Helping you to recognise the causes, signs, symptoms of stress and how to deal, manage and prevent it.

Here at ClearView we proactively support all our employees in recognising and dealing with stress/ mental health by offering a wide range of support, from mental health first aiders to free services and tools to overcome, deal, and manage stress. We have created a guide to help others and raise awareness in light of stress awareness month.

Understanding and Managing Stress: A Guide for Stress Awareness Month:

As Stress Awareness Month approaches, it’s essential to recognise the significant impact stress can have on our mental and physical well-being. Stress is a natural response to challenging situations, but when left unchecked, it can lead to serious health problems. This April, let’s shed light on stress awareness and explore strategies to effectively manage stress in our daily lives.

What is Stress? Stress is the body’s natural response to pressure or demand, triggered by various factors such as work, relationships, financial concerns, or major life changes. While some stress can be motivating and help us perform better, excessive or prolonged stress can take a toll on our health.

Causes of work related stress:

There are 6 main areas that can lead to work-related stress if they are not managed properly:  

  • Demands 
  • Control 
  • Support 
  • Relationships 
  • Role 
  • Change

If you’re finding it difficult to know where to start, see the Talking Toolkit provided by the HSE, for a step-by-step approach of what to ask and some ideas of what to do next. 

Recognising the Signs of Stress: It’s essential to recognise the signs and symptoms of stress to address them effectively. Common signs of stress include:

  1. Physical Symptoms: Headaches, muscle tension, fatigue, sleep disturbances, and gastrointestinal problems.
  2. Emotional Symptoms: Anxiety, irritability, mood swings, feeling overwhelmed, and difficulty concentrating.
  3. Behavioural Symptoms: Changes in appetite, social withdrawal, increased use of alcohol or drugs, and neglecting responsibilities.

A change in the way someone acts can also be a sign, for example taking more time off, arriving for work later, loss of motivation or confidence, or seeming more nervous or emotional. Across the team, this can also look like:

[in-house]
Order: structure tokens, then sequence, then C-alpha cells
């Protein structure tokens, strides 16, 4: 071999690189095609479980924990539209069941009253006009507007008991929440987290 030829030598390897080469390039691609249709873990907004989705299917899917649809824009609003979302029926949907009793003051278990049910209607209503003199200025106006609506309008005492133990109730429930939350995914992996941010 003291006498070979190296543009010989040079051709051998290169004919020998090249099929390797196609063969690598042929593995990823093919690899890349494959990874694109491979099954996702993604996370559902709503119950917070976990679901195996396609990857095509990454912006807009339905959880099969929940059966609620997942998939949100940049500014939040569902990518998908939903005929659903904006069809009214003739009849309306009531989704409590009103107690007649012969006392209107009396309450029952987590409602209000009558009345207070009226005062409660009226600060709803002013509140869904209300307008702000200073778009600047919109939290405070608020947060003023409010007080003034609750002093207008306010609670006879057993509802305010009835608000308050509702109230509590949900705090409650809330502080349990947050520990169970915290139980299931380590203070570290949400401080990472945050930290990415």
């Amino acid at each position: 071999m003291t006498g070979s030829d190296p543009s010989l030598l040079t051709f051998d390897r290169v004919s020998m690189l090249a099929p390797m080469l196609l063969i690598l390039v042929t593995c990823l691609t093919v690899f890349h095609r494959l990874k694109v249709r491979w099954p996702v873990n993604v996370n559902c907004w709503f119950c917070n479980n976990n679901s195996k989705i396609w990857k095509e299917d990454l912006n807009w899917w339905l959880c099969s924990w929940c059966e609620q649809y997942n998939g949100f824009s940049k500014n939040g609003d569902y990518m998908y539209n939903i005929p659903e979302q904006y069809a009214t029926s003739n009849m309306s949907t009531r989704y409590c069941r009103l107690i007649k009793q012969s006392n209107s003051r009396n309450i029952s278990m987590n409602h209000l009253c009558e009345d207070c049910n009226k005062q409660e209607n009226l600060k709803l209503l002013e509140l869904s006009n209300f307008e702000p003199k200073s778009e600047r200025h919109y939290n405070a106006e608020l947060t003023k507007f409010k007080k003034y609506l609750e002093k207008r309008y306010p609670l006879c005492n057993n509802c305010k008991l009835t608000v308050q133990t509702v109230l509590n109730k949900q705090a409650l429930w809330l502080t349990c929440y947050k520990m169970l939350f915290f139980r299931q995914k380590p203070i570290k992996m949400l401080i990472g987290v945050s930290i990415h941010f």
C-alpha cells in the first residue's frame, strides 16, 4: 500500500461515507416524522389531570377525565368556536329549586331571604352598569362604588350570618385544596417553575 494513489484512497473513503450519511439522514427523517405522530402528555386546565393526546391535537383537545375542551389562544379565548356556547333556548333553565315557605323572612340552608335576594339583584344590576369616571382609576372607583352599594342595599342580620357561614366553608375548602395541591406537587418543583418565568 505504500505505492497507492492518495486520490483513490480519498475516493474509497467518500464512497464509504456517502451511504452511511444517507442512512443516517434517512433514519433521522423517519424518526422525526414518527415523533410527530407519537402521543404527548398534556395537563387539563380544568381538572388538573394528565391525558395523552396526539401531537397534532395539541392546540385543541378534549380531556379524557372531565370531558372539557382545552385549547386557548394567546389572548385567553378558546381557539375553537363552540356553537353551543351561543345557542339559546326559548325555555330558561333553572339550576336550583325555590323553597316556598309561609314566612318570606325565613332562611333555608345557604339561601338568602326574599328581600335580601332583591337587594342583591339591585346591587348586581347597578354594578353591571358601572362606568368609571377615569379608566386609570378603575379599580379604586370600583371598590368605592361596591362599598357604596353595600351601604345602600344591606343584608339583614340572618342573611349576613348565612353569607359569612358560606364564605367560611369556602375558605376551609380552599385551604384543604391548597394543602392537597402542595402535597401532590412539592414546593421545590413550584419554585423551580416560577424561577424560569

• Arguments   
  • Higher staff turnover   
  • More sickness absence   
  • Decreased performance   
  • More complaints and grievances 

Managing Stress: Fortunately, there are many strategies to help manage and reduce stress levels:

  1. Practice Self-Care: Make time for activities you enjoy, such as exercise, hobbies, or spending time with loved ones.
  2. Mindfulness and Relaxation Techniques: Practice mindfulness meditation, deep breathing exercises, or progressive muscle relaxation to calm the mind and body.
  3. Healthy Lifestyle Choices: Maintain a balanced diet, get regular exercise, prioritise sleep, and limit caffeine and alcohol intake.
  4. Set Realistic Goals: Break tasks into smaller, manageable steps, and prioritise your workload to avoid feeling overwhelmed.
  5. Seek Support: Don’t hesitate to reach out to friends, family, or a professional counselor for support and guidance.

Creating a Stress-Resilient Environment: Employers can also play a crucial role in promoting stress awareness and creating a supportive work environment:

  1. Encourage Open Communication: Foster a culture where employees feel comfortable discussing their concerns and seeking help when needed.
  2. Provide Resources: Offer stress management workshops, access to counseling services, and flexible work arrangements to support employees’ well-being.
  3. Promote Work-Life Balance: Encourage regular breaks, set reasonable work expectations, and promote a healthy work-life balance.
  4. Lead by Example: Managers and leaders should prioritise their own well-being and demonstrate healthy stress management practices to inspire their teams.
  5. Mental Health First Aiders: Encourage employees to participate in a MHFA course, to become a dedicated inhouse source of support, who are fully trained to correctly recognise, approach, and assist employees in the workplace.

Conclusion: Stress Awareness Month serves as a reminder to prioritise our mental health and well-being. By recognising the signs of stress, implementing effective stress management strategies, and creating supportive environments, we can reduce the negative impact of stress and lead happier, healthier lives. Let’s take this opportunity to raise awareness, support one another, and work towards a stress-resilient future.


The HSE provides support and free online tools:

Read the HSE’s blog, Taking an organisational approach to risk assessment, which has been provided to identify the root cause of any arising issues and help the whole team.